• Karen Lee

Westman Atelier Introduction (Video Swatches)

Updated: Jul 11

I have gone on a two year long journey to learn all about cosmetics. From drug store, DTC, to prestige brands. I can't say I've tried them all, but I have tried a lot. This month... I round out my journey at the top end with the most luxe side of things. I started out with basically no knowledge of the beauty industry, and now I have the product knowledge of a beauty guru. I hadn't dabbled into the luxury world because the brands available didn't appeal to me, but Westman Atelier came onto my radar and well... here I am, many dollars later. I am literally not buying any more makeup after this. I am overwhelmed by the amount of product I have amassed and once I have a good understanding of the kinds of formula/technology/innovation on the luxury side of things, I am taking a step back.

Gucci Westman is the third major celebrity makeup artist to start her own line in the 2010s. There was the first wave of celebrity makeup artist brands in the 90s - Bobbi Brown, Laura Mercier, Laura Geller. Now we’re in a second wave. First was Charlotte Tilbury, who is all about Hollywood glam, and then there was Pat McGrath, who’s style is haute couture.


These brands, born in an era of social media, have really leveraged the personalities of their name sake founders. I love Charlotte’s energy (“dah-lings!”) and Pat McGrath’s calm, regal sensibility (she’s called Mother for a reason). Gucci Westman is like the every day working mom who is just trying to figure out social media. I love her mom-awkwardness in her IGTV videos. Not like a social-awkwardness, but rather a social-media awkwardness that comes from not being a digital native. It’s not like I identify with her per se, but she’s familiar to me, in the way that chatting with your mom is familiar to me. I love chatting with my friend’s parents.

For me it’s really exciting because there’s finally a celebrity makeup artist line that really speaks to me and how I like to approach makeup. I love the aesthetic and values. I am fully aware that I am not at all the target market. I wasn’t born an old soul, but a middle-aged one.

I was, after all, the child who would beg to go into every Neiman’s I passed to browse and touch all the luxe goods. I never shopped at Urban Outfitters, but rather gravitated to Anthropologie. I’m just trying to illustrate that the middle-aged aesthetic has always been fully my thing.


I’ve been a fashion fiend since I was little - following the runways and street style blogs. So naturally I have been so lusting after Pat McGrath’s line, but eyeshadow mystifies me, so I literally could not justify purchasing a $170 palette in any twist of logic. However her new skin fetish system really did appeal to me. I almost bought the whole system. If the $440 kit wasn’t sold out, I would have been very tempted to purchase it during the spring sale.


What has really grounded me and my purchases has been trying to focus on the ingredients. I’m an anxious/neurotic type and my health issues have made me extremely aware of how the things I put on/in my body has an effect. I think as people get older they become more aware of their health and it becomes less of something you take for granted. I fully went through a mid-life crisis before most even have a quarter-life crisis. My approach and philosophy towards life is admittedly a middle-aged one.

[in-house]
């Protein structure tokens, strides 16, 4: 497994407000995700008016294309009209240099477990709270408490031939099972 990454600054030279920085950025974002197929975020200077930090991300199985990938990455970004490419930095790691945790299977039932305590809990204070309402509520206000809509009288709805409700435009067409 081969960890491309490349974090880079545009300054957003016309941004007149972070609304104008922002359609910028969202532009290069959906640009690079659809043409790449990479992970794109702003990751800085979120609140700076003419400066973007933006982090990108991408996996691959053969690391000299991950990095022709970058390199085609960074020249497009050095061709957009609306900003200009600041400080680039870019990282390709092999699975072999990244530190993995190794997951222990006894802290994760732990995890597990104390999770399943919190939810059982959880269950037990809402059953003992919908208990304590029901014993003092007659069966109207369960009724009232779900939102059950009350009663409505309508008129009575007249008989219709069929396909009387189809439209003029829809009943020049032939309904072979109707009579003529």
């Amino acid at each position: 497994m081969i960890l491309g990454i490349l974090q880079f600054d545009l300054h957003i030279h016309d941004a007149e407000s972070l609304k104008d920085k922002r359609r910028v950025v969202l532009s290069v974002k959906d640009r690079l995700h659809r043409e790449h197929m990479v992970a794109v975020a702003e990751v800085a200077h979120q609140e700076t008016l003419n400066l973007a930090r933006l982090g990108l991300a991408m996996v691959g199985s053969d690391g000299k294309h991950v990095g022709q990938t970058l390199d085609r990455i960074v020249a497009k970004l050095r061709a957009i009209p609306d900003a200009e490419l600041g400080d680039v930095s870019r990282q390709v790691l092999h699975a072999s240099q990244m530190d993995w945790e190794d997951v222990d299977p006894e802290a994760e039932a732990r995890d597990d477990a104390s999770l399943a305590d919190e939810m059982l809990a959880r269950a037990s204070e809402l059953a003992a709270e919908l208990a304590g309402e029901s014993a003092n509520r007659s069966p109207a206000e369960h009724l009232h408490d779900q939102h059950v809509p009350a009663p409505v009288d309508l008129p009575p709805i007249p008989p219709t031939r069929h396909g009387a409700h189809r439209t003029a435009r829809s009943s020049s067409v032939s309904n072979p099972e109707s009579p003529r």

So, I was investigating into Pat’s formulations and I just wasn’t comfortable with using her products on my face as daily products. My preference is just for cleaner formulations (100% non controversial ingredients + non bioaccumulative in the environment and body) for my every-day products.


And if I’m spending $90 on a foundation, I better be using up every single last drop.


It’s not like a pair of designer shoes. If I take care of them, my shoes will last years. It doesn’t matter how much you pay for makeup, whether is drug-store or luxury, one day it will expire. There’s no way to maximize the cost per wear when it comes to luxury makeup other than making sure you actually use up the product.

Side note: I can’t believe in this context Charlotte Tilbury is the most affordable makeup line 🤦‍♀️ .


Let me just say that, I am someone who prefers in investing in one good thing, over having many things. So consuming less doesn’t mean necessarily mean spending less.

When I drop $800 on a bag, I know I won’t even be tempted to buy another purse for at least a couple years. No accumulation of $30 “vegan leather” bags. (Also, I despise the term vegan leather, because it makes it seem good for our planet, when really they are made out of plastics.) It’s also knowing that I already have the best of something that puts a stop to buying more.


So anyways, this will literally be the end of makeup purchasing for me because I could not live with myself if any of these products went bad before I was able to use them. The guilt would be unreal.


The only thing I wish that this line had is sustainable/refillable packaging from the start, and a bigger shade range. However, from the production side of things, as a self-funded brand it would have been crazy expensive to launch with that many SKUs, considering the amount that has been invested in the product development (formulations and packaging). Also, I believe the fact that they launched at Barney's had an impact on why refillable and a broader shade range wasn't the number one priority.


For my whole first impressions and swatches go see this video:



Makeup: Review


Brushes: Review




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Glow Queens Graphic Tee

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